Barely five months ahead of the 2021 assembly poll in Tamil Nadu, there is the usual pre-election buzz. While political grandstanding, posturing and raucous campaigns would be the order of the day, the two key parties in the fray, the incumbent AIADMK and opposition DMK appear to have worked out the rough arithmetic of seat-sharing.
Before allies assess their equity and approach them with their shopping bags, alliance leaders have completed their analysis and made an estimate of how many seats they would need to contest for a decent strike rate. While the DMK is keen to contest close to 200 seats, while acknowledging the need to cobble together a strong alliance, the challenge for AIADMK would be to appease tough allies the PMK and the BJP with equitable distribution.
In the final tally, allies, big or small, would count. In the DMK-led alliance, for instance, the Congress is the second largest constituent. “Our allies have to understand the DMK has the strength to defeat the AIADMK-led alliance and they need to be accommodative,” said a senior DMK leader, seeking anonymity. In the 2011 assembly election, M Karunanidhi was generous enough to part with 63 seats to ally Congress which won a mere five seats in the wake of the 2G scam.
In the 2016 state election too, the Congress fared poorly. They won just eight of the 41 seats. “The AIADMK gained by opting for constituencies where the Congress contested,” said the DMK leader, adding that his party would contest at least 185 seats this time.
“The Congress should understand that to develop their party in Tamil Nadu, they need the DMK to be in power,” said the senior leader. The DMK hopes for a 70% strike rate and victory in 125 to 130 constituencies.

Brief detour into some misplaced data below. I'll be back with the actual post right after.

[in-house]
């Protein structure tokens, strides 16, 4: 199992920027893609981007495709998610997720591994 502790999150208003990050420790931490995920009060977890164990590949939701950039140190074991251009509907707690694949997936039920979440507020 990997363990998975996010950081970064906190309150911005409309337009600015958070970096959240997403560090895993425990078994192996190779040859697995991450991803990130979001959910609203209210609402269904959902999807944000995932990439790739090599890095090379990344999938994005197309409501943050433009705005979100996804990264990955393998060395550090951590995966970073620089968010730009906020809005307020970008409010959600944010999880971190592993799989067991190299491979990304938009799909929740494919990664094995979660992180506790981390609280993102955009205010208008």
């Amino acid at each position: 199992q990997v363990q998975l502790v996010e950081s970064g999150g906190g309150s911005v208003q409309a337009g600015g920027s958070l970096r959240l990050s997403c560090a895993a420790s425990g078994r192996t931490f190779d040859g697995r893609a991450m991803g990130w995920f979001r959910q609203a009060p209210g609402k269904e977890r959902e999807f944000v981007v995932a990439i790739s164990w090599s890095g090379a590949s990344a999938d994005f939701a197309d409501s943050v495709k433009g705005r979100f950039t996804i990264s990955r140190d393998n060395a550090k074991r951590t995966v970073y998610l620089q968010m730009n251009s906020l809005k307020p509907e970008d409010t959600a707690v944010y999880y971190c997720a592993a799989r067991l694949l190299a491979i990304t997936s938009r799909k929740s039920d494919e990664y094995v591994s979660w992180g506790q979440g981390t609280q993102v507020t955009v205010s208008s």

DMK president M K Stalin is expected to play hardball. But the Tamil Nadu Congress Committee is unfazed. “The DMK and Congress have a great understanding,” said TNCC chief K S Alagiri. The DMK is likely to restrict the Congress to 25 seats or less with the VCK being allotted 10 or thereabouts. The VCK whose strength lies in the dalit pockets in the northern districts may be expected to contest a few seats in its kitty in the DMK’s rising sun symbol. The CPI, CPM, Vaiko’s MDMK, the Muslim party IUML, PT, educationist T R Pachamuthu’s IJK and smaller communal and caste outfits may be allocated around 20 in all, with many of them having to contest on a DMK symbol.
In the AIADMK camp, senior leaders say the party is likely to follow the 2011 seat-sharing formula when it contested 160 seats under J Jayalalithaa’s leadership. It’s ally the BJP is proving to be more than an irritant.
A belligerent Tamil Nadu unit of the party has launched an intense Hindutva programme, including the ‘Vetrivel Yatra’, in the hope of quickly shoveling people’s goodwill and strengthening its pro-Hindu vote bank before firming up its alliance strategy with the AIADMK.
The BJP is unlikely to be happy with the AIADMK’s offer of 20 seats. Sources say if Rajinikanth takes the political plunge, the BJP would opt for an alliance with the actor’s Rajini Makkal Mandram, otherwise, it would settle for the AIADMK. There are whispers of actor Kamal Haasan teaming up with a saffron combination. “MNM chief Kamal Haasan has always indicated that we should be prepared to face elections alone,” said a senior MNM leader. “But we are not ruling out other options.
”As for the PMK, which has been building its vanniyar bloc, the party could prove to be a tough negotiator. Pushing for a coalition set-up, the senior leader said, “The AIADMK should propose power sharing and start a new ‘coalition’ trend in the state.”
Faced with a resurgent DMK-led alliance, the erstwhile spoilers or the ‘3% to 5% 2019 vote share club’ — the AMMK-led T T V Dhinakaran, the MNM, if it opts to set out on its own and Seeman’s Naam Tamilar Katchi — may be defanged this election.
With the poll battle slated to be a tough one with focus more on powerful alliances and caste arithmetic rather than leadership dynamism, strategists have been working overtime, feeling the pulse of voters and assessing not just the strengths and weaknesses of rivals, but that of allies too.
Then there is the Rajinikanth factor that may well turn the arithmetic upside down.